....
                  about this :

                  Originally posted by pureevil View Post
                  ...I find taking 10 or so minutes after doing TRE exercises, to try to actively NOT think at all, is a very natural slot for meditation. The body is already in a fully relaxed state, so you can very easily become mindful with little physical/external distraction.

                  What was unexpected to me is what a tough mental exercise "no thought" can be. ...
                  two points. first - good work on finding this time slot, something that naturally fits into your pre-existing system / routine. this is a good way to introduce new things and have them stick. as im sure you already know

                  secondly. is it really true that you aim to get to a place of "no thought". and furthermore, is it really true that you actually get there ??

                  perhaps my confusion is around language, but perhaps other people may also be confused, so I want to take a minute to elaborate. meditation is not about "spacing out", and its not about "going to sleep". on the contrary, meditation is about a highly engaged mind. furthermore, meditation is not about controlling your thoughts. instead it is about controlling your attention. thoughts will come, that is inevitable. over time and with practice they will be less intense, less haphazard. but they will still come. The key is to not judge them. they are not good or bad. they just are. and same with you: you are neither strong nor weak, good nor bad at meditating. you just are. observe "hey, im thinking about XYZ now. thats OK. ill re-direct my attention back to my breath".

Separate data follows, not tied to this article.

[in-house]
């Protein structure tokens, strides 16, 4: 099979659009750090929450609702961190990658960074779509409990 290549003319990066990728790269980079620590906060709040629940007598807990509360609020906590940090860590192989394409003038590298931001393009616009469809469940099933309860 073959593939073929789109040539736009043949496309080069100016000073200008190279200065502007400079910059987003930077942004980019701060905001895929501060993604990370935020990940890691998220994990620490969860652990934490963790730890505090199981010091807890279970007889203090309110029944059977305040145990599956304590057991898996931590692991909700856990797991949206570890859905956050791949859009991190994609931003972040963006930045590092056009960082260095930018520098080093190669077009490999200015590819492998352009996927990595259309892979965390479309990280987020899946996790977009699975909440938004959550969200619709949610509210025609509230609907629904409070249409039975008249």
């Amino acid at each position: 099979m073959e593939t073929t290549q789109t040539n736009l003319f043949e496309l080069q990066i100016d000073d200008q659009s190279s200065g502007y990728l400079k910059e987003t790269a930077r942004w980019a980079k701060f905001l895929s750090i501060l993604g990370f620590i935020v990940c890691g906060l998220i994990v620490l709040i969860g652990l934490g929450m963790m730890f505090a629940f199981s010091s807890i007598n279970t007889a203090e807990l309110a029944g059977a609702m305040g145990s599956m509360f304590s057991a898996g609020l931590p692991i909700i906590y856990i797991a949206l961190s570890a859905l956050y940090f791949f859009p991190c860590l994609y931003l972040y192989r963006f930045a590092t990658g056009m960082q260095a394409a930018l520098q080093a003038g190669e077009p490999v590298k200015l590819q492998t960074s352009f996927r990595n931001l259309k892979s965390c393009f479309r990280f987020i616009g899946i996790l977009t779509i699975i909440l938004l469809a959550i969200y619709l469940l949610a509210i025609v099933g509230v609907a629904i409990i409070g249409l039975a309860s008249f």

like I said in my above comment: there are many styles and methods - focusing on breath, on body sensation, on something visual, on a mantra, on someone elses voice during a guided session, etc. etc. Just like how you can use the food that you eat to regulate your energy, you can use different meditation styles for different things (developing concentration vs. developing compassion vs. calming down etc etc etc).

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                  • #9
                    CMF thats exactly how I usually refer to meditation: it's the practice of directing and sustaining attention on something.

                    What happens if you keep attention in one place, is that it starts straying less to others (something with the brain activity slowing down on those unfocused areas). Thats why you gain peace of mind: all other areas are unfocused on and die down, giving you control of your attention, less distractions or undeliberate switching of attention and instead it goes where you want and you gain control and clarity (the clarity mainly from removing the clutter)

                    Once you can direct your attention and are aware when it shifts, you bring it back.. the more you keep you attention on where you want it, the less it shifts to where you don't intend it to go. This makes it easier to sustain it in one place, sustain = one place and not often switching to another.